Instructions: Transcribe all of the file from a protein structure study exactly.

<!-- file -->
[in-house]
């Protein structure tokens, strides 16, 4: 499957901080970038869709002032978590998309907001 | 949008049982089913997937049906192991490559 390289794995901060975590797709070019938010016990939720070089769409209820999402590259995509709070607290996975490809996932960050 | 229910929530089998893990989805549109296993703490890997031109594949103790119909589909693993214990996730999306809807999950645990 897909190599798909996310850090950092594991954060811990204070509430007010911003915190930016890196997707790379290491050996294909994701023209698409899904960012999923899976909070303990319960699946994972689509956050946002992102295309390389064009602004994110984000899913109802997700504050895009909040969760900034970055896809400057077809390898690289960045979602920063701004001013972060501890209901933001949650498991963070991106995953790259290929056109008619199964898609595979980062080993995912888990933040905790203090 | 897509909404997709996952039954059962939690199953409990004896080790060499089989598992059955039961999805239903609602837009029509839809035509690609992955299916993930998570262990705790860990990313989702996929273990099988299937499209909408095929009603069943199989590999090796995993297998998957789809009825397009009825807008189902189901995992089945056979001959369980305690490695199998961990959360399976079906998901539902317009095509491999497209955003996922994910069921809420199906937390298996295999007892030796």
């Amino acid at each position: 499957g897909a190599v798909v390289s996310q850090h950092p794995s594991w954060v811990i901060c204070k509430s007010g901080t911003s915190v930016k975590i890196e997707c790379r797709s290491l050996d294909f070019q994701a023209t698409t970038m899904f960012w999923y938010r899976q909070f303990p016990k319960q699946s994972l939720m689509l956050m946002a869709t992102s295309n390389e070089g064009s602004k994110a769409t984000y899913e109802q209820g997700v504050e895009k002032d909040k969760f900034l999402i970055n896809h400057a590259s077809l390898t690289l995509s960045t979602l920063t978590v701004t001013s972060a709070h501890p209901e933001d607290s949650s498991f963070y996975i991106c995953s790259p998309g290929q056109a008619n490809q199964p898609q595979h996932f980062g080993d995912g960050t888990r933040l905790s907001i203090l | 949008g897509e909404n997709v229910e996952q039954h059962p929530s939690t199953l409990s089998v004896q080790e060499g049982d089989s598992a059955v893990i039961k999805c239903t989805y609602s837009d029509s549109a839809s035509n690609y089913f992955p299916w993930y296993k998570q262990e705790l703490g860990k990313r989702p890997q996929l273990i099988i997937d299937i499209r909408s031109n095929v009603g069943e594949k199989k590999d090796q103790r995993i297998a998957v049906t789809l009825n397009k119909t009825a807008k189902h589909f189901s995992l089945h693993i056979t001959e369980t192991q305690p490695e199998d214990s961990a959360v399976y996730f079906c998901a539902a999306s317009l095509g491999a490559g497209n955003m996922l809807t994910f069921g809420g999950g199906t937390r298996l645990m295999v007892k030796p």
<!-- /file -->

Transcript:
[in-house]
């Protein structure tokens, strides 16, 4: 499957901080970038869709002032978590998309907001 | 949008049982089913997937049906192991490559 390289794995901060975590797709070019938010016990939720070089769409209820999402590259995509709070607290996975490809996932960050 | 229910929530089998893990989805549109296993703490890997031109594949103790119909589909693993214990996730999306809807999950645990 897909190599798909996310850090950092594991954060811990204070509430007010911003915190930016890196997707790379290491050996294909994701023209698409899904960012999923899976909070303990319960699946994972689509956050946002992102295309390389064009602004994110984000899913109802997700504050895009909040969760900034970055896809400057077809390898690289960045979602920063701004001013972060501890209901933001949650498991963070991106995953790259290929056109008619199964898609595979980062080993995912888990933040905790203090 | 897509909404997709996952039954059962939690199953409990004896080790060499089989598992059955039961999805239903609602837009029509839809035509690609992955299916993930998570262990705790860990990313989702996929273990099988299937499209909408095929009603069943199989590999090796995993297998998957789809009825397009009825807008189902189901995992089945056979001959369980305690490695199998961990959360399976079906998901539902317009095509491999497209955003996922994910069921809420199906937390298996295999007892030796």
């Amino acid at each position: 499957g897909a190599v798909v390289s996310q850090h950092p794995s594991w954060v811990i901060c204070k509430s007010g901080t911003s915190v930016k975590i890196e997707c790379r797709s290491l050996d294909f070019q994701a023209t698409t970038m899904f960012w999923y938010r899976q909070f303990p016990k319960q699946s994972l939720m689509l956050m946002a869709t992102s295309n390389e070089g064009s602004k994110a769409t984000y899913e109802q209820g997700v504050e895009k002032d909040k969760f900034l999402i970055n896809h400057a590259s077809l390898t690289l995509s960045t979602l920063t978590v701004t001013s972060a709070h501890p209901e933001d607290s949650s498991f963070y996975i991106c995953s790259p998309g290929q056109a008619n490809q199964p898609q595979h996932f980062g080993d995912g960050t888990r933040l905790s907001i203090l | 949008g897509e909404n997709v229910e996952q039954h059962p929530s939690t199953l409990s089998v004896q080790e060499g049982d089989s598992a059955v893990i039961k999805c239903t989805y609602s837009d029509s549109a839809s035509n690609y089913f992955p299916w993930y296993k998570q262990e705790l703490g860990k990313r989702p890997q996929l273990i099988i997937d299937i499209r909408s031109n095929v009603g069943e594949k199989k590999d090796q103790r995993i297998a998957v049906t789809l009825n397009k119909t009825a807008k189902h589909f189901s995992l089945h693993i056979t001959e369980t192991q305690p490695e199998d214990s961990a959360v399976y996730f079906c998901a539902a999306s317009l095509g491999a490559g497209n955003m996922l809807t994910f069921g809420g999950g199906t937390r298996l645990m295999v007892k030796p």